# Initial Outlay Calculator

It refers to the amount that a company requires for making a new investment. This new investment can be for any purpose, such as adding a new product line, taking up a new project, establishing more outlets, etc. The initial outlay calculator will help you calculate the amount of such investments.

The following is the formula to calculate the initial outlay:

Initial Outlay = Total Capital Expenditures + Change in Working Capital – Sales of Old Asset (if any) + Tax on Profit from Sale of Old Asset (if any)

## How to Calculate using Calculator?

Enter the following figures into the initial outlay calculator to simply arrive at the amount of initial investment.

Capital Expenditures or Fixed Capital Investment – This includes investment in the new equipment or other fixed assets, such as land. Moreover, it also includes installation and shipping costs related to purchasing the equipment.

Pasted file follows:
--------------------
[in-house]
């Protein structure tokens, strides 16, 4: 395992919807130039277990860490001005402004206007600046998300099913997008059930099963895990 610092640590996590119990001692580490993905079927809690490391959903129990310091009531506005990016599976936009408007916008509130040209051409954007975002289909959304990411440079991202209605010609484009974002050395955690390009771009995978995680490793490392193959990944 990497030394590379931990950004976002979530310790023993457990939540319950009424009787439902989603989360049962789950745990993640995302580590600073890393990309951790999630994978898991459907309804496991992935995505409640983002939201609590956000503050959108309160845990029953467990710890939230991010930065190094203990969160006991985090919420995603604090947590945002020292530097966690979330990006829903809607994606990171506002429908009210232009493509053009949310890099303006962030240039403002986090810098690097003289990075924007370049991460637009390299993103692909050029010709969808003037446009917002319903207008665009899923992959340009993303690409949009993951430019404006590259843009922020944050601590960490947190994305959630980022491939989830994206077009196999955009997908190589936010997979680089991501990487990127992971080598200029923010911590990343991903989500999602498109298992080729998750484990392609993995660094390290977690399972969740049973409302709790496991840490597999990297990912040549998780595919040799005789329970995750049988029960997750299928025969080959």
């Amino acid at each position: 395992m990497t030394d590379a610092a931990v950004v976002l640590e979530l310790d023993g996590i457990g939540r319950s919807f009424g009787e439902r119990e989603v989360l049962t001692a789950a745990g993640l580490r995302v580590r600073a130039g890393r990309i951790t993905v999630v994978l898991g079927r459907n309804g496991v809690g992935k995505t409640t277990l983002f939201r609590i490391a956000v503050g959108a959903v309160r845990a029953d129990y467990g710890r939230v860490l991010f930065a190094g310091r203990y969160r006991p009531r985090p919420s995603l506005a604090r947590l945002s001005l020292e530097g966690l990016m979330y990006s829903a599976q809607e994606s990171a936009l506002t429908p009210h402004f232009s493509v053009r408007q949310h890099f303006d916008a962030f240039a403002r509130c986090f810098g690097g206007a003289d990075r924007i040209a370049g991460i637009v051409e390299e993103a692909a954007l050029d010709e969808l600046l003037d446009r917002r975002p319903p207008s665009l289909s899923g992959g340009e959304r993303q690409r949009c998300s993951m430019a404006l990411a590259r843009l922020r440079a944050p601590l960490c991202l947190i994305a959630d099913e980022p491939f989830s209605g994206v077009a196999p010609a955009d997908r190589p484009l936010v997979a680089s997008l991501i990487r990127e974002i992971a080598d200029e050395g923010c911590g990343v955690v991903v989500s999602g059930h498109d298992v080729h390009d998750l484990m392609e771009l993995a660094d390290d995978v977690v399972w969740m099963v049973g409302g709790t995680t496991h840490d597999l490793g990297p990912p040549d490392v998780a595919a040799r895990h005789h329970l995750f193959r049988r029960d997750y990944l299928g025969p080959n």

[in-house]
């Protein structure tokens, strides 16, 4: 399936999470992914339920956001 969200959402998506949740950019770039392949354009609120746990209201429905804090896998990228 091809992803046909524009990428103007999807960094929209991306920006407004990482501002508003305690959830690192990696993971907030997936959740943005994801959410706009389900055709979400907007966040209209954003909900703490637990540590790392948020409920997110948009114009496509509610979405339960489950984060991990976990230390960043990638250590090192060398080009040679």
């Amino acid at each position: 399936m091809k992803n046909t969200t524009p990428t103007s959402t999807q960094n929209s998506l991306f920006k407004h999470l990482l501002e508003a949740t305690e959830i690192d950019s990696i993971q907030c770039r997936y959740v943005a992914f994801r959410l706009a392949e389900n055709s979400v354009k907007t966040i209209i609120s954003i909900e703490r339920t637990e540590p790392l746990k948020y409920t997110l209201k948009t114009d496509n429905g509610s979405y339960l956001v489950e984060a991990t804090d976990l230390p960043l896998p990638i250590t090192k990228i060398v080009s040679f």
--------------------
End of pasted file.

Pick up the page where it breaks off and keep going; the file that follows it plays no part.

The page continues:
Changes in Working Capital – A new project results in a change in working capital, such as raw materials, inventory, and more. Usually, the working capital requirement increases with a new project. However, it may drop if a company is updating to new efficient machinery.

Proceed from the Sale of Old Assets – It refers to the amount one gets after selling the old equipment or assets. Such proceeds are also called salvage value and are close to the current market value of the asset sold. Ideally, such an item should be considered if the company updates the current facility. For instance, upgrading the production facility might involve selling old machines or equipment. However, in the case, of developing a completely new facility, a business may not have any old assets to dispose of.

Tax on Profit or Loss from the Sale of Assets – If a company sells an old asset for more than its book value (value in the company’s record), then there will be a capital gain. On this profit, the company will have to pay the applicable tax. On the other hand, if a company incurs a loss on the sale of an old asset, it would prove a tax benefit.